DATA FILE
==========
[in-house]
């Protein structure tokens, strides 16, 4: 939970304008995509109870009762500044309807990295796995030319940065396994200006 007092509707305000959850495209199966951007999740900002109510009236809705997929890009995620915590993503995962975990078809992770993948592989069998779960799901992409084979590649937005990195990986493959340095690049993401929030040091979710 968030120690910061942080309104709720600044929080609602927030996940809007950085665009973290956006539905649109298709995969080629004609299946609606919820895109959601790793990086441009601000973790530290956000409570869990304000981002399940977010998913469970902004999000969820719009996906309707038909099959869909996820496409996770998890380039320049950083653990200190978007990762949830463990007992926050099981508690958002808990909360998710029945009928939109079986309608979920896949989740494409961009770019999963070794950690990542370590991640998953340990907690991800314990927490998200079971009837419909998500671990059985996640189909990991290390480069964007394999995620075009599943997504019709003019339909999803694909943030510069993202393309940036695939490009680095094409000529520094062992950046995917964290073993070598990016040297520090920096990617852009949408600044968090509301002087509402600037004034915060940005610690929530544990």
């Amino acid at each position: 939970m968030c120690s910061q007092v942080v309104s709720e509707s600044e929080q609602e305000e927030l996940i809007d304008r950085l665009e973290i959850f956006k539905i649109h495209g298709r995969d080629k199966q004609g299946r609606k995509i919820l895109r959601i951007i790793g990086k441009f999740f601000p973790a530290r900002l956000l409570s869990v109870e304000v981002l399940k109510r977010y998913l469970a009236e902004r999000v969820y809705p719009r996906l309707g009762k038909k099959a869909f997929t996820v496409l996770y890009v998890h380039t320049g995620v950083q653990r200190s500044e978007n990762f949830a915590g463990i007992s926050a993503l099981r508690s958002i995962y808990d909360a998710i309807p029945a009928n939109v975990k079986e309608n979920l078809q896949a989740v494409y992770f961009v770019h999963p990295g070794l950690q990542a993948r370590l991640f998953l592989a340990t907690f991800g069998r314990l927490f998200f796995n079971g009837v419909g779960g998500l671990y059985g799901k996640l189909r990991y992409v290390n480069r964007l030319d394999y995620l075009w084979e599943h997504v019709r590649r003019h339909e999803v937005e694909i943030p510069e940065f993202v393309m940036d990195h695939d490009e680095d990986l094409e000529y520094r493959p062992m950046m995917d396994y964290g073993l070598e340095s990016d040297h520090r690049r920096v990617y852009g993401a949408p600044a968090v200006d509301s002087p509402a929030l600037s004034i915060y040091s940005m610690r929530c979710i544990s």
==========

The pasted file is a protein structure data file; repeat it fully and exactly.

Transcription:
[in-house]
């Protein structure tokens, strides 16, 4: 939970304008995509109870009762500044309807990295796995030319940065396994200006 007092509707305000959850495209199966951007999740900002109510009236809705997929890009995620915590993503995962975990078809992770993948592989069998779960799901992409084979590649937005990195990986493959340095690049993401929030040091979710 968030120690910061942080309104709720600044929080609602927030996940809007950085665009973290956006539905649109298709995969080629004609299946609606919820895109959601790793990086441009601000973790530290956000409570869990304000981002399940977010998913469970902004999000969820719009996906309707038909099959869909996820496409996770998890380039320049950083653990200190978007990762949830463990007992926050099981508690958002808990909360998710029945009928939109079986309608979920896949989740494409961009770019999963070794950690990542370590991640998953340990907690991800314990927490998200079971009837419909998500671990059985996640189909990991290390480069964007394999995620075009599943997504019709003019339909999803694909943030510069993202393309940036695939490009680095094409000529520094062992950046995917964290073993070598990016040297520090920096990617852009949408600044968090509301002087509402600037004034915060940005610690929530544990």
């Amino acid at each position: 939970m968030c120690s910061q007092v942080v309104s709720e509707s600044e929080q609602e305000e927030l996940i809007d304008r950085l665009e973290i959850f956006k539905i649109h495209g298709r995969d080629k199966q004609g299946r609606k995509i919820l895109r959601i951007i790793g990086k441009f999740f601000p973790a530290r900002l956000l409570s869990v109870e304000v981002l399940k109510r977010y998913l469970a009236e902004r999000v969820y809705p719009r996906l309707g009762k038909k099959a869909f997929t996820v496409l996770y890009v998890h380039t320049g995620v950083q653990r200190s500044e978007n990762f949830a915590g463990i007992s926050a993503l099981r508690s958002i995962y808990d909360a998710i309807p029945a009928n939109v975990k079986e309608n979920l078809q896949a989740v494409y992770f961009v770019h999963p990295g070794l950690q990542a993948r370590l991640f998953l592989a340990t907690f991800g069998r314990l927490f998200f796995n079971g009837v419909g779960g998500l671990y059985g799901k996640l189909r990991y992409v290390n480069r964007l030319d394999y995620l075009w084979e599943h997504v019709r590649r003019h339909e999803v937005e694909i943030p510069e940065f993202v393309m940036d990195h695939d490009e680095d990986l094409e000529y520094r493959p062992m950046m995917d396994y964290g073993l070598e340095s990016d040297h520090r690049r920096v990617y852009g993401a949408p600044a968090v200006d509301s002087p509402a929030l600037s004034i915060y040091s940005m610690r929530c979710i544990s």